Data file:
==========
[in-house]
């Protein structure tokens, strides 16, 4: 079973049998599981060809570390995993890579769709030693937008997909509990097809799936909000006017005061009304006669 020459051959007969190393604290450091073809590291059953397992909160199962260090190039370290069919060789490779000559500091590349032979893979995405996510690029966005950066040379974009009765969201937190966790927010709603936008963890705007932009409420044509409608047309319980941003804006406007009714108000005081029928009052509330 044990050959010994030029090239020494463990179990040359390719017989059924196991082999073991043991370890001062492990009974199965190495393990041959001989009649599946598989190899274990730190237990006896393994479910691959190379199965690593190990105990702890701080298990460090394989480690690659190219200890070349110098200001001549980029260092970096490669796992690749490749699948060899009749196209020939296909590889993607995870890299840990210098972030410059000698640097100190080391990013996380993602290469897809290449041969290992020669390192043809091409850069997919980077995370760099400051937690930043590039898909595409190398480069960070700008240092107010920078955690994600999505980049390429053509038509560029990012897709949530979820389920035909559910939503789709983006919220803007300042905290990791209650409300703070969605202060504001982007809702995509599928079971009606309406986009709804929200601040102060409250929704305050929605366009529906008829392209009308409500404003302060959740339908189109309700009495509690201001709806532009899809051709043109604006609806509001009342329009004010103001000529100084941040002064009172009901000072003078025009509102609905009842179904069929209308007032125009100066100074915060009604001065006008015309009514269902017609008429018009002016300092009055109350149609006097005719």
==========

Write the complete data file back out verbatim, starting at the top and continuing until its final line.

[in-house]
């Protein structure tokens, strides 16, 4: 079973049998599981060809570390995993890579769709030693937008997909509990097809799936909000006017005061009304006669 020459051959007969190393604290450091073809590291059953397992909160199962260090190039370290069919060789490779000559500091590349032979893979995405996510690029966005950066040379974009009765969201937190966790927010709603936008963890705007932009409420044509409608047309319980941003804006406007009714108000005081029928009052509330 044990050959010994030029090239020494463990179990040359390719017989059924196991082999073991043991370890001062492990009974199965190495393990041959001989009649599946598989190899274990730190237990006896393994479910691959190379199965690593190990105990702890701080298990460090394989480690690659190219200890070349110098200001001549980029260092970096490669796992690749490749699948060899009749196209020939296909590889993607995870890299840990210098972030410059000698640097100190080391990013996380993602290469897809290449041969290992020669390192043809091409850069997919980077995370760099400051937690930043590039898909595409190398480069960070700008240092107010920078955690994600999505980049390429053509038509560029990012897709949530979820389920035909559910939503789709983006919220803007300042905290990791209650409300703070969605202060504001982007809702995509599928079971009606309406986009709804929200601040102060409250929704305050929605366009529906008829392209009308409500404003302060959740339908189109309700009495509690201001709806532009899809051709043109604006609806509001009342329009004010103001000529100084941040002064009172009901000072003078025009509102609905009842179904069929209308007032125009100066100074915060009604001065006008015309009514269902017609008429018009002016300092009055109350149609006097005719």